Beaches at Topsail

Topsail Hill Preserve Beach View

The park’s namesake, Topsail Hill, is a dune that rises 25 feet above sea level. Dunes are formed as wind piles up sand that is then trapped by the roots of sea oats and other specially-adapted plants. The beaches, dunes and marshes here have been shaped by wind and water for much of the past two million years.

Beach view at Topsail

Over time, the dunes here have come together to create a very rare ecosystem — coastal dune lakes. These freshwater lakes occur only in Florida, Oregon, New Zealand, Australia and Madagascar. The coastal dune lakes at Topsail Hill Preserve are especially remarkable because they are untouched by development.

The park’s beaches are among the best in the world. Clean white sand and clear blue water as far as the eye can see. The park has 3.2 miles of beach that is perfect for relaxing, sunbathing, swimming, or snorkeling. Visitors can fish off the beach or in coastal dune lakes. Saltwater catches include pompano, redfish, Spanish mackerel and king mackerel. Commonly caught freshwater fish are bass, panfish and catfish.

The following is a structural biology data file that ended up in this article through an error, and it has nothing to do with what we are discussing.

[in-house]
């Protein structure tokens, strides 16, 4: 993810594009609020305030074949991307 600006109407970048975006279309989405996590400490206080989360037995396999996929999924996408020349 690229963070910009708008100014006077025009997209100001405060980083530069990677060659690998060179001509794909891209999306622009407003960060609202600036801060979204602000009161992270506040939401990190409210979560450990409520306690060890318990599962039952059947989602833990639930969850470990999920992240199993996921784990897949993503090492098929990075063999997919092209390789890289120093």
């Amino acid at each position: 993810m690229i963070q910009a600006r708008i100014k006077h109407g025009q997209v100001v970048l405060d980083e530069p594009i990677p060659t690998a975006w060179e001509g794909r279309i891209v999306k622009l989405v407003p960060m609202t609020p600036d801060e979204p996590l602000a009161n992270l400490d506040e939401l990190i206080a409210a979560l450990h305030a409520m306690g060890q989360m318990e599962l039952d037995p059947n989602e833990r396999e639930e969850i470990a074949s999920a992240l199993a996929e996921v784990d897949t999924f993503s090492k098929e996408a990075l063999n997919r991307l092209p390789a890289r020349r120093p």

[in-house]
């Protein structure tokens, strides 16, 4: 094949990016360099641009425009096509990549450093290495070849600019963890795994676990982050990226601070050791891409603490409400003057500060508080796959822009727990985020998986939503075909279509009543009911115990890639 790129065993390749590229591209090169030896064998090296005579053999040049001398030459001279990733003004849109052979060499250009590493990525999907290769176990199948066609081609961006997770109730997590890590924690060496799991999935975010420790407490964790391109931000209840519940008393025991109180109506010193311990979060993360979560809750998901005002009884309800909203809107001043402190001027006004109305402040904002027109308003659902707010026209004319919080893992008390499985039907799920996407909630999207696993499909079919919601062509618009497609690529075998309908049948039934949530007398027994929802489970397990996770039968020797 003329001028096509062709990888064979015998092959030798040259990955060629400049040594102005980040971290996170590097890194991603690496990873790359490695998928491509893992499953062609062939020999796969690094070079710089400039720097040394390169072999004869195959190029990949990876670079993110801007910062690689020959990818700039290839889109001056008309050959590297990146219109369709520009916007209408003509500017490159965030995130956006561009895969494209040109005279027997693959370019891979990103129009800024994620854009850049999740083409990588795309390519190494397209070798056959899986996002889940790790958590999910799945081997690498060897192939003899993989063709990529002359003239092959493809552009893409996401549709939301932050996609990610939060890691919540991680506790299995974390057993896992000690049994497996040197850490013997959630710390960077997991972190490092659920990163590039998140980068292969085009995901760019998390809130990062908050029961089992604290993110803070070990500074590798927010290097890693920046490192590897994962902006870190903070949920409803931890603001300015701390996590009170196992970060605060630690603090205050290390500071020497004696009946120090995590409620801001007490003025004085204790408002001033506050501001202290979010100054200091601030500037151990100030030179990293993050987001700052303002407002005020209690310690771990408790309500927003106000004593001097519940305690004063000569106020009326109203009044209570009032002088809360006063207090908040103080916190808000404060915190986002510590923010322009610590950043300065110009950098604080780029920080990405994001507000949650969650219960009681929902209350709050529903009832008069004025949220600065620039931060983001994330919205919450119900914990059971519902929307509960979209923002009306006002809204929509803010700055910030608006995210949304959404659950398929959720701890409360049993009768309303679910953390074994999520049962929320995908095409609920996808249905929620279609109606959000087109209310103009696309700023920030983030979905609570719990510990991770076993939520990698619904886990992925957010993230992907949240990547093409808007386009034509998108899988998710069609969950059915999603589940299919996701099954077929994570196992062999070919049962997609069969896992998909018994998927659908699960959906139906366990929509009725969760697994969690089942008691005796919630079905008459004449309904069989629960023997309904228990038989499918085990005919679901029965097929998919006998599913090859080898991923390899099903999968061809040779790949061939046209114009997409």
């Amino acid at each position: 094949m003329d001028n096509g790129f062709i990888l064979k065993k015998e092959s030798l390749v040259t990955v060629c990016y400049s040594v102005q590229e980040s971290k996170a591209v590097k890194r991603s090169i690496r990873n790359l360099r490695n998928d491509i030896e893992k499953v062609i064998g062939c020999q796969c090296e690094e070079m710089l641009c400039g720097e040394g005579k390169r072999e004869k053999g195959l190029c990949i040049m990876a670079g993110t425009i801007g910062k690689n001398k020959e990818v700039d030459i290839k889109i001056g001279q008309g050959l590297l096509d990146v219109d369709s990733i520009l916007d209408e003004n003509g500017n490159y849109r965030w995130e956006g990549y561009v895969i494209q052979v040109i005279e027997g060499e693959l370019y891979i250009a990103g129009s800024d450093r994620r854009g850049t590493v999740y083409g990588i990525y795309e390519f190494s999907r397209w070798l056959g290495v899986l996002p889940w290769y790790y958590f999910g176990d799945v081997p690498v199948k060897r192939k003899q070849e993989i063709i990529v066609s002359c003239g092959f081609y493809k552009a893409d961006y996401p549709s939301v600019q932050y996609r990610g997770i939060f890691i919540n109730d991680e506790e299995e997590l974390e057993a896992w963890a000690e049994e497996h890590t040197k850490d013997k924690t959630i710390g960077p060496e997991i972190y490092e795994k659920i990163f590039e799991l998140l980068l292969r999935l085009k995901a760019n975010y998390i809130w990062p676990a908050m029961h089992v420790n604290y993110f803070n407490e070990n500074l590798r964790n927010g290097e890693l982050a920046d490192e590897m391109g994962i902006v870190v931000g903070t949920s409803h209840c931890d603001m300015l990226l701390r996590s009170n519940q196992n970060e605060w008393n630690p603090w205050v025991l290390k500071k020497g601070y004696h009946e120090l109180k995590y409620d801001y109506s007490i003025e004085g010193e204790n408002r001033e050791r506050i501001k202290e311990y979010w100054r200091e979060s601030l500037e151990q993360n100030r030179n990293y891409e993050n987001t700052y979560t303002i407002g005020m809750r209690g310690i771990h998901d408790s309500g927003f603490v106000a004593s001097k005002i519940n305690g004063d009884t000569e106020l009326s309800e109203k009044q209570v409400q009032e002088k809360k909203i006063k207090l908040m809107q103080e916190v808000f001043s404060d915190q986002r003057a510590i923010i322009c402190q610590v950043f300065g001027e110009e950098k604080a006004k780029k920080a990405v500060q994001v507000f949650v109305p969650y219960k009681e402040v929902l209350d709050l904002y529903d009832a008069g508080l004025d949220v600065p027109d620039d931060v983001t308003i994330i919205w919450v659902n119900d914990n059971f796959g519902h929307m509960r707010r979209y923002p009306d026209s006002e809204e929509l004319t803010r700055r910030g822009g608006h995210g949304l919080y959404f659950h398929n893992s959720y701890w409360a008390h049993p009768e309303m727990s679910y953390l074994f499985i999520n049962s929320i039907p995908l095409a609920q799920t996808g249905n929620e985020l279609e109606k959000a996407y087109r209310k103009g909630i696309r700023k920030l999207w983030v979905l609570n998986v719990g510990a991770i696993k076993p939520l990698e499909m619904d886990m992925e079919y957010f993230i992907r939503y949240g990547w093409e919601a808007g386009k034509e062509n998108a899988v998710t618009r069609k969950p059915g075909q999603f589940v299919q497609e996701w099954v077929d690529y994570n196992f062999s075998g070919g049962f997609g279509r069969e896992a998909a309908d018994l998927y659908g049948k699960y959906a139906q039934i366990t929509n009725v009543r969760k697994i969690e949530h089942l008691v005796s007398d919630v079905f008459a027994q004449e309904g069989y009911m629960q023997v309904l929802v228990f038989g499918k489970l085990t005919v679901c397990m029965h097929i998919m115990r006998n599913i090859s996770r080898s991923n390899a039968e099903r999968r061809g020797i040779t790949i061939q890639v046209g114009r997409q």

This beautiful coastal park doesn’t just attract people — wildlife-viewing opportunities are extraordinary. Easter bluebirds and brilliant red cardinals flit through the park’s maritime forest. Raptors like red shouldered hawks and osprey patrol the sky looking for prey. On the beach, snowy plovers and piping plovers dance along the waves.

This park is also home to a population of the rare Choctawhatchee beach mouse, an elusive species that is perfectly adapted to life on these tall dunes. In the summer, adult loggerhead turtles and green sea turtles build nests on the same beach where they were born, continuing a cycle that has lasted thousands of years. Whether walking on beaches or trails, wildlife-enthusiasts should be sure to bring their field guide to help identify some of the great variety of animals that live here.